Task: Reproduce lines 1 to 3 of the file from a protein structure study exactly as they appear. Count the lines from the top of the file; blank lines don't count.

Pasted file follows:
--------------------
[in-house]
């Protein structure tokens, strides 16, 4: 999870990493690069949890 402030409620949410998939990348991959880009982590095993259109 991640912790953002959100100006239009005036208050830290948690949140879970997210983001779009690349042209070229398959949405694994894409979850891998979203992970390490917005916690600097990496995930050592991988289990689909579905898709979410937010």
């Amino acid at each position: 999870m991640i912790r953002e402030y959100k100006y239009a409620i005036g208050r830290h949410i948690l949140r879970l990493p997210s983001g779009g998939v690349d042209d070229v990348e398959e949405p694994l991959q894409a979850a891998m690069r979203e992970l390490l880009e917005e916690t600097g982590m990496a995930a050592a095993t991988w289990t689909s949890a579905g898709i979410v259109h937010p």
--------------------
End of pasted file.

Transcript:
[in-house]
């Protein structure tokens, strides 16, 4: 999870990493690069949890 402030409620949410998939990348991959880009982590095993259109 991640912790953002959100100006239009005036208050830290948690949140879970997210983001779009690349042209070229398959949405694994894409979850891998979203992970390490917005916690600097990496995930050592991988289990689909579905898709979410937010």
């Amino acid at each position: 999870m991640i912790r953002e402030y959100k100006y239009a409620i005036g208050r830290h949410i948690l949140r879970l990493p997210s983001g779009g998939v690349d042209d070229v990348e398959e949405p694994l991959q894409a979850a891998m690069r979203e992970l390490l880009e917005e916690t600097g982590m990496a995930a050592a095993t991988w289990t689909s949890a579905g898709i979410v259109h937010p």